Communism, nationalism and Sir Alec
VIETNAM JO GRIMOND, MP
I find Sir Alec Douglas-Home's article in last week's SPECTATOR in some respects bold but in many respects frightening. I disagree with his diagnosis of nationalist movements in general and the Vietnam situation in particu- lar and am pessimistic about his conclusion and recommendation.
He begins by saying that nationalist move- ments are prone to be taken over by Com- munists. This is sometimes true. Sometimes Communists are the most effective fighters; compare Tito, backed by Britain, with Mihailo- vie. But that does not mean that Russian or Chinese 'power politics as played under Stalinist rules' start nationalist movements. The official policy of Russia is to support such movements (outside the Communist orbit, of course) but not to start them. And there is some evidence that she sticks to this. National- ism, in fact, presents a problem to theoretical Communism. For in few of his prophecies has Marx been more mistaken than in his belief that nationalism would disappear and the work- ing class know no frontiers. In some parts of the world nationalism is the only belief that `can stand up to Communism.
If Communism has been able to annex nationalism it is a serious criticism of the western democratic powers. For nationalist aspirations spring from western political prin- ciples. They should look to the democracies, with their supposed belief in liberty, for nourishment. For democrats to throw in their hand by admitting an inevitable affinity be- tween nationalism and orthodox Communism is disastrous—especially when the rise of nationalist feeling in countries like Rumania is one of the best hopes that Communism itself may be modified in a more liberal direction. If nationalist movements have had to turn to Communism we should ask ourselves why— not assume it is inevitable. Sometimes we have driven them into Communist arms by lining up against them.
Luckily Sir Alec is surely wrong in prac- tice. Neither from their internal policies nor from their behaviour at the UN does it appear that emergent and highly nationalistic Afro- Asian countries are necessarily Communist. Do we want it proclaimed that this is a surprise to us?
But when he comes to support his thesis by examples Sir Alec seems to go even further. He appears to argue that any authori- tarian nationalist regime equals Communism equals subversive aggressive anti-western policies. This will not be very encouraging for countries like Yugoslavia. But, again, surely he is mistaken. In Vietnam itself the struggle began as a war against the French and is still supported by a high degree of patriotic nationalism. To deny this is to give the Com- munists credit they do not deserve. Sir Alec then cites Egypt and Indonesia. In neither is the nationalist movement Communist. In Egypt it is a form of fascism: the Communist party is, indeed, outlawed and ex-Nazis are employed to run the prison camps. The Indo- nesian Communists would surely be surprised to find themselves equated to the nationalists who have almost liquidated them.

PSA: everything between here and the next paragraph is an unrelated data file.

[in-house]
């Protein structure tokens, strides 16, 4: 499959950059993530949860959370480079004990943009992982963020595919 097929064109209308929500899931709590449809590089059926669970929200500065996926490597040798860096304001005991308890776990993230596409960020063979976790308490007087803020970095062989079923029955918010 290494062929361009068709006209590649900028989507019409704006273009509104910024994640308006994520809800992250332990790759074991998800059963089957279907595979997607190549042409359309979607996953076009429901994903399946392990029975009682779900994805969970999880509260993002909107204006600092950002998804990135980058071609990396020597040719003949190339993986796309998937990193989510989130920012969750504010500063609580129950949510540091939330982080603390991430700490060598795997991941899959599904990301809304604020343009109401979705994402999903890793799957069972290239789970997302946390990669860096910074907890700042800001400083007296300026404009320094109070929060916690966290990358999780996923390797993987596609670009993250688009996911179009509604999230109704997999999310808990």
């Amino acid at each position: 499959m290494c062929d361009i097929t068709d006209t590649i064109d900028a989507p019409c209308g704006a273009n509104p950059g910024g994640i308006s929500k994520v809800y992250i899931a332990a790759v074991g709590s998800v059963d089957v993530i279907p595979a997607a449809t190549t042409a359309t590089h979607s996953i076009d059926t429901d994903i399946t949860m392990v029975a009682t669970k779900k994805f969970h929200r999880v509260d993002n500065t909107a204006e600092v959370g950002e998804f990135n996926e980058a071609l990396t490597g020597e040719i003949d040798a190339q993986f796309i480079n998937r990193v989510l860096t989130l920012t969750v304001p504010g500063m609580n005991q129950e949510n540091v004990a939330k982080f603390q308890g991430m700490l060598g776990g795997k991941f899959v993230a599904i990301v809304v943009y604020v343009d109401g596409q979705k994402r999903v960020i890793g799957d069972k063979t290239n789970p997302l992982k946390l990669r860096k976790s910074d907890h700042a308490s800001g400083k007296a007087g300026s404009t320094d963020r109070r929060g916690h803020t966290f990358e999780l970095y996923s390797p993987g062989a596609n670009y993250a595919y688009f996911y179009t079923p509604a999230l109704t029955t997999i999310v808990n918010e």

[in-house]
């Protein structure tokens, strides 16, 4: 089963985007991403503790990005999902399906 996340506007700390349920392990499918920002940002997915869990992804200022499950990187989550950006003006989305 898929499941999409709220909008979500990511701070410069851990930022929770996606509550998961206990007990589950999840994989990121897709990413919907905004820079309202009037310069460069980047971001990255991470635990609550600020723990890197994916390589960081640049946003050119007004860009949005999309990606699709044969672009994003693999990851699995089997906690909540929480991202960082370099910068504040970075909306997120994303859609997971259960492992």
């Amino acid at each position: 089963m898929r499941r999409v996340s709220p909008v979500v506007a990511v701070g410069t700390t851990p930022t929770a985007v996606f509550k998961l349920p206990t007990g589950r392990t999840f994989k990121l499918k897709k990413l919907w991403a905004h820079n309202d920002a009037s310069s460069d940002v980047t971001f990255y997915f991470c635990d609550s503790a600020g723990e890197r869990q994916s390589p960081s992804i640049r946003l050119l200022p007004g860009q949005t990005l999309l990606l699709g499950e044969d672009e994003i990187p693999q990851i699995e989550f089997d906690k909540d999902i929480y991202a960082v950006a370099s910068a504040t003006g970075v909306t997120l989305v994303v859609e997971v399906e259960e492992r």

The opening stages of Sir Alec's argument will, unfairly perhaps but inevitably, be taken to mean that he regards all nationalist move- ments as Communist-inspired and inevitably to be opposed by the West. Nothing could be more fatal.
But then we seem to be mixed up in another comparison. Is he talking about internal sub- version or external aggression? In his refer-
ewes to Vietnam, Indonesia and Cuba he is clearly talking about subversion. But when be asks why India is considering manufacturing a nuclear bomb, the answer is clearly not that she thinks this can be used against Subversion. Nor were NATO, or the Berlin airlift, aimed at subversion. In fact in no European country since the operations against OAS in Greece has the West attempted to counter Communist subversion by force of arms. A government Of which Sir Alec was a member conspicuously rejected such a course at the time of the Hun- garian rising. So when Sir Alec asks 'Is there in these matters to be one rule for the countries of Europe and another for those of South-East Asia?' the answer, according to his argument, appears to be 'Yes.'